In 2016, the Native Fish Society celebrated its 20th year as an organization and supported 85 River Stewards, safeguarding 174,000 sq. miles of watersheds in Oregon, Idaho, Washington, and California. The Wild Rivers Campaign, led by Hunter Creek River Steward Dave Lacey, achieved remarkable milestones: 500 people at public meetings, 200 business supporters, 40,000 public comments, the creation of the Wild Rivers, Wild Brews Coalition, and bills introduced into the Congressional House and Senate to protect 101,000 acres of public lands from strip mining in the headwaters of the Illinois, Rogue, Smith, Pistol rivers and Hunter Creek through a mineral withdrawal. Ultimately, after three years of grassroots work, a 20-year administrative mineral withdrawal was secured for this area, protecting it from new mining claims. Smith River Steward Sunny Bourdon helped secure 64 miles of Heritage Trout Waters in the South Fork Smith River – the highest honor that can be given to a trout fishery in California. The Eel River Headwaters Campaign took another step forward as River Stewards collected cold-water data and the recognition of federal fisheries agencies that Scott Dam blocked 200 miles of salmon and steelhead habitats in their Recovery Plan for Northern California Coast Steelhead. In Washington, at the urging of River Stewards, staff and partners, both the Nisqually and Elwha rivers were added to the state’s network of Wild Steelhead Gene Banks for a total of 2,200 sq. miles of watersheds free of hatchery steelhead. In South Puget Sound, River Stewards partnered with the Washington Department of Fish and Wildlife to study 533 coastal cutthroat trout learning information critical to guide their science-based conservation and management. In central Oregon, Native Fish Society increased its involvement in the Pelton Round Butte Fish Committee to advocate for the benefits to the lower Deschutes watershed and fish health promised by Portland General Electric in the relicensing of their hydropower project. Mark Sherwood transitioned to a new role as Executive Director and Science and Conservation Director, Bill Bakke, retired from the organization.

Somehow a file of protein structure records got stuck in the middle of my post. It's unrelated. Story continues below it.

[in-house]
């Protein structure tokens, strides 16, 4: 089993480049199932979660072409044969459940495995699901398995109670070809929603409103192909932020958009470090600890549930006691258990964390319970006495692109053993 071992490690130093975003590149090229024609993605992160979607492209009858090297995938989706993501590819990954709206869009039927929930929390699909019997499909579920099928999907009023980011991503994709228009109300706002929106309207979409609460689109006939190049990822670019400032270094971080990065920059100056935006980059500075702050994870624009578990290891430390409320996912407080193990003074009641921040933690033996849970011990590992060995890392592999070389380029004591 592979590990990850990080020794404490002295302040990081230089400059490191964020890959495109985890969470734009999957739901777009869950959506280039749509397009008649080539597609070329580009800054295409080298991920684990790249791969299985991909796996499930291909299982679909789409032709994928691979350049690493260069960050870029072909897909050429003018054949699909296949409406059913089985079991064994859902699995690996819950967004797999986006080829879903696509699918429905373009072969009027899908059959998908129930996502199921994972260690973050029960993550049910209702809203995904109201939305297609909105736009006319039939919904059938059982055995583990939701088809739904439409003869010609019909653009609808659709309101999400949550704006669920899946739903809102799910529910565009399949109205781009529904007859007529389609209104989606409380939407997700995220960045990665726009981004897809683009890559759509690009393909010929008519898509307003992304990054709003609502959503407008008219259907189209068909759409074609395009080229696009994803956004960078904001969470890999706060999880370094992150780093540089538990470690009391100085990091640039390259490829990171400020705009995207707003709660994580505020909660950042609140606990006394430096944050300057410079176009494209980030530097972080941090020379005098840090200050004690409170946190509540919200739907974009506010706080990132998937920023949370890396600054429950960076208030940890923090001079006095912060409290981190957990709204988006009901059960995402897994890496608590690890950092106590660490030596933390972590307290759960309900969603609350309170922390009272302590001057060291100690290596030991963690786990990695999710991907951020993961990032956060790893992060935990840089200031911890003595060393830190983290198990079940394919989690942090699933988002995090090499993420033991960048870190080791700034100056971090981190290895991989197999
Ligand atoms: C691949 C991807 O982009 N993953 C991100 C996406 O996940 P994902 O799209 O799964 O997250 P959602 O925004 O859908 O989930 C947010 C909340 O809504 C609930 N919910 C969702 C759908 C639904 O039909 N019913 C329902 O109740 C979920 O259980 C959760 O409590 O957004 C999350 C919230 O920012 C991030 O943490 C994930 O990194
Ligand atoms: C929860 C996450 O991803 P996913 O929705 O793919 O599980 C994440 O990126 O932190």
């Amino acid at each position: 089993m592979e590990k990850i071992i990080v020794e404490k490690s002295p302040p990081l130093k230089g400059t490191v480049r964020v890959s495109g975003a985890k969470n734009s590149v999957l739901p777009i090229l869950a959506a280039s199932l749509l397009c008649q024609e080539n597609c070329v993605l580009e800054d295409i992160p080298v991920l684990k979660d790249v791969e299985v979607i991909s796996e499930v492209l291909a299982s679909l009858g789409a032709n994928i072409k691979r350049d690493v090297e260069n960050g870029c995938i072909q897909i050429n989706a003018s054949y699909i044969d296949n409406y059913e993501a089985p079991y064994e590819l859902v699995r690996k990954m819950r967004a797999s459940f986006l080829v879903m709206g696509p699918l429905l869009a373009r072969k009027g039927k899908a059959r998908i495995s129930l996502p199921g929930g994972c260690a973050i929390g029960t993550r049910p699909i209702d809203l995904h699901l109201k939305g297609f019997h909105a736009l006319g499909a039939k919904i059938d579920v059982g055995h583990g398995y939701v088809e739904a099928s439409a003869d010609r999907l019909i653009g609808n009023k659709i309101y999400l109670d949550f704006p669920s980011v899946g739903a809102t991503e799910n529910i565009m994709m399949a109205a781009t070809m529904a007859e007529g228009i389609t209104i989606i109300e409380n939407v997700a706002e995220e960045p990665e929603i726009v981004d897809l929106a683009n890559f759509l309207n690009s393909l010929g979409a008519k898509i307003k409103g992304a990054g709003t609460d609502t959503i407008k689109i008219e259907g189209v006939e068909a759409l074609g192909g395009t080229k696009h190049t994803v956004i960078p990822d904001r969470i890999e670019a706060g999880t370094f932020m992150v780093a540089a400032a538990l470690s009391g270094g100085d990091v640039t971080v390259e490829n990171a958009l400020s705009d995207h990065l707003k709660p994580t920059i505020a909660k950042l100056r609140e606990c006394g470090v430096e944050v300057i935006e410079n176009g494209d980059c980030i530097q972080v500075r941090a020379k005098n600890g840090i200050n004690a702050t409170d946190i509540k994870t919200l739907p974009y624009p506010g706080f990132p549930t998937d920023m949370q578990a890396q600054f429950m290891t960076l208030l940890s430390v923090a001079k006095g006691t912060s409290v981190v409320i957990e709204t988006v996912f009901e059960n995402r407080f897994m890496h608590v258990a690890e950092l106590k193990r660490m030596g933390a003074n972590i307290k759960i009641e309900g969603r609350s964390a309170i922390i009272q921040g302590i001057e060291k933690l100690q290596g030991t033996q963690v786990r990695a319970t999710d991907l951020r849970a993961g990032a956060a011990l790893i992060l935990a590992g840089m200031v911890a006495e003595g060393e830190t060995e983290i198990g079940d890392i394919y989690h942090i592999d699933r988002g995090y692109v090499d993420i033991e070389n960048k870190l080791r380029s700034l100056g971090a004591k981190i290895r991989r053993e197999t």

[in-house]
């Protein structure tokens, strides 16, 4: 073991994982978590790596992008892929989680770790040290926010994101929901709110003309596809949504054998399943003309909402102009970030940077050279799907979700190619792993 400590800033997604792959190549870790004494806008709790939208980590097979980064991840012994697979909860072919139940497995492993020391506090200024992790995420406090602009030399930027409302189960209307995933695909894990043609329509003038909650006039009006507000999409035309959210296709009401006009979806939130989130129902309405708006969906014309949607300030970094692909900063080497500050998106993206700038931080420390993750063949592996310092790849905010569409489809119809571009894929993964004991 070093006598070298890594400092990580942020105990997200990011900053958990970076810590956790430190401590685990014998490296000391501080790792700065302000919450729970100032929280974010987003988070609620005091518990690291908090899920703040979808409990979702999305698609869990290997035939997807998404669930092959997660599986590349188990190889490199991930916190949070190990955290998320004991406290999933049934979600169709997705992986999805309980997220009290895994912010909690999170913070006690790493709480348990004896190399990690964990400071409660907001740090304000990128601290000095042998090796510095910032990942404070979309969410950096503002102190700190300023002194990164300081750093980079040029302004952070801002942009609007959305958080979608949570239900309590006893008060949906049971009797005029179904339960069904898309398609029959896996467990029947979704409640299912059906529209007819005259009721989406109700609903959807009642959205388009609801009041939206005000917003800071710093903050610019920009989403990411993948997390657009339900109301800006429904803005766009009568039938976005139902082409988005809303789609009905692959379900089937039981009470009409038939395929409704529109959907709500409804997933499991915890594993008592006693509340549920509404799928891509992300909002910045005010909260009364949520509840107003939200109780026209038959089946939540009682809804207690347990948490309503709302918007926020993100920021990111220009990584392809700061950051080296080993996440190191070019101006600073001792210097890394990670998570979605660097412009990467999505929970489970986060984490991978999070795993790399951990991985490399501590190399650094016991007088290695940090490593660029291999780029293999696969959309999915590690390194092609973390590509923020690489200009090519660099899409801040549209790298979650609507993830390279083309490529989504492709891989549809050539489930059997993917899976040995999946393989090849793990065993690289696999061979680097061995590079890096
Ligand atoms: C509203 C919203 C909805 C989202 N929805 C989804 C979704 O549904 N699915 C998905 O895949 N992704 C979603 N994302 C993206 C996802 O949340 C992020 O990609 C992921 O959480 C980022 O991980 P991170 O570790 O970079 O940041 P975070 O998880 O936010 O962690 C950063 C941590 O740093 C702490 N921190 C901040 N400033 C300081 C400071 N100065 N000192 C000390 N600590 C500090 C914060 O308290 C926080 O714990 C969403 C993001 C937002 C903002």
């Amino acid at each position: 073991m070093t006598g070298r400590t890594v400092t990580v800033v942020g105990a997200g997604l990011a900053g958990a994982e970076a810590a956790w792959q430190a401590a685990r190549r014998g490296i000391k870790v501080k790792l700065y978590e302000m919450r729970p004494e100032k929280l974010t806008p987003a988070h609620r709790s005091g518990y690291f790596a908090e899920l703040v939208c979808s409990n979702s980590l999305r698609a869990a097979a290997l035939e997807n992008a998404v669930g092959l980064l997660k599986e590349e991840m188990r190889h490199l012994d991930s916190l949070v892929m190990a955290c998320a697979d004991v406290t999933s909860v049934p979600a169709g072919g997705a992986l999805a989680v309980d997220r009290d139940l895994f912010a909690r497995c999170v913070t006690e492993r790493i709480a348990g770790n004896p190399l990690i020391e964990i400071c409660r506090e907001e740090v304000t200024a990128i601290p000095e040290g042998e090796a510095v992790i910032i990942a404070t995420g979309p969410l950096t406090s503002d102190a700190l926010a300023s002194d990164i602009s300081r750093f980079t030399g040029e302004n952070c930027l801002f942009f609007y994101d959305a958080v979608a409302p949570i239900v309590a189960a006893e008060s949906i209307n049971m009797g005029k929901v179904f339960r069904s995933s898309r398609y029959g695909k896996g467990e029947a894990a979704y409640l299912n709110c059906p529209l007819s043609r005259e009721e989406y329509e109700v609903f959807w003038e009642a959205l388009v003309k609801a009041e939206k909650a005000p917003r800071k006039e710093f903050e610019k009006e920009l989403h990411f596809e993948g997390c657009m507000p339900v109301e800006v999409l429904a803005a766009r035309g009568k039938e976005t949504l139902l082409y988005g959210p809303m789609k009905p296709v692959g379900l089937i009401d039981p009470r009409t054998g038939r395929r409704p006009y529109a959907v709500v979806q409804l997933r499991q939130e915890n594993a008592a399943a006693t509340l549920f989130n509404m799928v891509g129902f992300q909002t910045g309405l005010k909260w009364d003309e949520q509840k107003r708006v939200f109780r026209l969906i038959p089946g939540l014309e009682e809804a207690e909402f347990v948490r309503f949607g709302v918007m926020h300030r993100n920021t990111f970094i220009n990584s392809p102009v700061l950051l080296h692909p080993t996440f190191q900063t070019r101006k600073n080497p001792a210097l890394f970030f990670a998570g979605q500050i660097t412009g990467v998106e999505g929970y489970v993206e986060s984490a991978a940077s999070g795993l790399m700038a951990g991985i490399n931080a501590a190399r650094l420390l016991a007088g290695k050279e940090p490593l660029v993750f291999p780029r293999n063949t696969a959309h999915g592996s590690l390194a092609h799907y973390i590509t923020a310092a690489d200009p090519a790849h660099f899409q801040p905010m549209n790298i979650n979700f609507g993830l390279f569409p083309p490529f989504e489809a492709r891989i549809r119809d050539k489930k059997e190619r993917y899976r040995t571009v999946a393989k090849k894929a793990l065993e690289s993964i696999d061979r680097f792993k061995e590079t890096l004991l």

In 2017, the Native Fish Society supported 90 River Stewards safeguarding nearly 4,000 river miles across the Pacific Northwest. River Steward Stan Petrowski, with help from River Stewards Charles Gehr and Dave Carpenter, succeeded in his efforts to protect Oregon’s rivers from suction dredge mining when 22,000 miles of salmon and steelhead habitat were permanently protected through a new bill signed into law by Governor Kate Brown. River Stewards in southern Oregon defended their 101,000 acre mineral withdrawal from repeated threats by Utah Congressman Rob Bishop and helped secure protections for 58,000 acres of the North Fork Smith River in Oregon as the west coast’s first Outstanding Resource Water. River Stewards on the Oregon Coast launched a new campaign aimed at cleaning up the mess left by unsustainable clear cuts on steep slopes. Rogue River Stewards and staff defended recovering wild spring Chinook from pressure from fishing interests to restart unsustainable fishing practices. The legal precedent set on the Sandy River, resulted in 1 million fewer hatchery salmon and steelhead planted annually in Oregon and Washington rivers. In California, Eel River Stewards sounded the alarm when PG&E failed to include dam decommissioning among its options to review through its forthcoming relicensing process. Swift response from the Native Fish Society’s members and partners kept dam removal on the table. In the Deschutes, River Stewards rallied Governor Kate Brown and her natural resources staff to provide the leadership necessary to improve water quality in the river. Joining together with our partners at Wild Fish Conservancy in the Our Sound, Our Salmon Coalition, Atlantic salmon farming operations were stopped from expanding and now must phase out by 2025. In British Columbia, our past involvement in a steelhead catch and release study resulted in new best practices for recreational anglers and the expansion of our River Steward Program into Canada. Allison Oliver was hired as our British Columbia Regional Coordinator. Native Fish Society staff and board began exploring the need to increase our understanding and capacity for growing the diversity, inclusion, and equity of our organization. Executive Director, Mark Sherwood and River Steward Program Director Conrad Gowell authored a technical advisory grant to Meyer Memorial Trust for diversity, equity and inclusiveness training and the development of an Organizational Equity Strategy with the Center for Diversity and the Environment. Russell Loeb joined the Native Fish Society Board of Directors as Treasurer. River Steward Doug DeRoy joined the Board of Directors.